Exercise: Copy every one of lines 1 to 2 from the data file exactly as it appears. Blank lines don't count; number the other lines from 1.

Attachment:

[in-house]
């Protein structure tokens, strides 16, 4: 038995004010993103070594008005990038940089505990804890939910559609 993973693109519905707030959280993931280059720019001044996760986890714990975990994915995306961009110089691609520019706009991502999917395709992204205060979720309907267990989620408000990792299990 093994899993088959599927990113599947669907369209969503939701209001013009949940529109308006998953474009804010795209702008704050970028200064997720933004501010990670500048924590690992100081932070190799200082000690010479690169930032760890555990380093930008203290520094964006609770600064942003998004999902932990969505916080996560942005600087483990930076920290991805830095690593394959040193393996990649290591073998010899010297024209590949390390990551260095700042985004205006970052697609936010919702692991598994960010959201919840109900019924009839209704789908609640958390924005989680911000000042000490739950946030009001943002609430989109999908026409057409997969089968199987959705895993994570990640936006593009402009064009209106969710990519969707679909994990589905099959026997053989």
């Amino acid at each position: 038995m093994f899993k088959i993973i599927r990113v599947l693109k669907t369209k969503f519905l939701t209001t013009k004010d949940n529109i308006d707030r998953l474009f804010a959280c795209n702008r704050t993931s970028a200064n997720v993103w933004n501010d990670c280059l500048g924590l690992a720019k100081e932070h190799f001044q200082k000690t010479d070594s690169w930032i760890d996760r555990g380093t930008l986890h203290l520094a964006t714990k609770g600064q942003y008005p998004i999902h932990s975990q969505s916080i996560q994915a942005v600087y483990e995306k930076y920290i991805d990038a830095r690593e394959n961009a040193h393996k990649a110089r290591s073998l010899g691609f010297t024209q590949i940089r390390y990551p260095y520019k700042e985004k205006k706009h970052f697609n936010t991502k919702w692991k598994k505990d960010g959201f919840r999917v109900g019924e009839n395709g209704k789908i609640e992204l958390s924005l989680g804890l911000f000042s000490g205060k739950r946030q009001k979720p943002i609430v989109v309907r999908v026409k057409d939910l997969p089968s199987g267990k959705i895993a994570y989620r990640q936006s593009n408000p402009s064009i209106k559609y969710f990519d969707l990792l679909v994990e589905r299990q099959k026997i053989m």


[in-house]
């Protein structure tokens, strides 16, 4: 038995004010993103070594008005990038940089505990804890939910559609 993973693109519905707030959280993931280059720019001044996760986890714990975990994915995306961009110089691609520019706009991502999917395709992204205060979720309907267990989620408000990792299990 093994899993088959599927990113599947669907369209969503939701209001013009949940529109308006998953474009804010795209702008704050970028200064997720933004501010990670500048924590690992100081932070190799200082000690010479690169930032760890555990380093930008203290520094964006609770600064942003998004999902932990969505916080996560942005600087483990930076920290991805830095690593394959040193393996990649290591073998010899010297024209590949390390990551260095700042985004205006970052697609936010919702692991598994960010959201919840109900019924009839209704789908609640958390924005989680911000000042000490739950946030009001943002609430989109999908026409057409997969089968199987959705895993994570990640936006593009402009064009209106969710990519969707679909994990589905099959026997053989």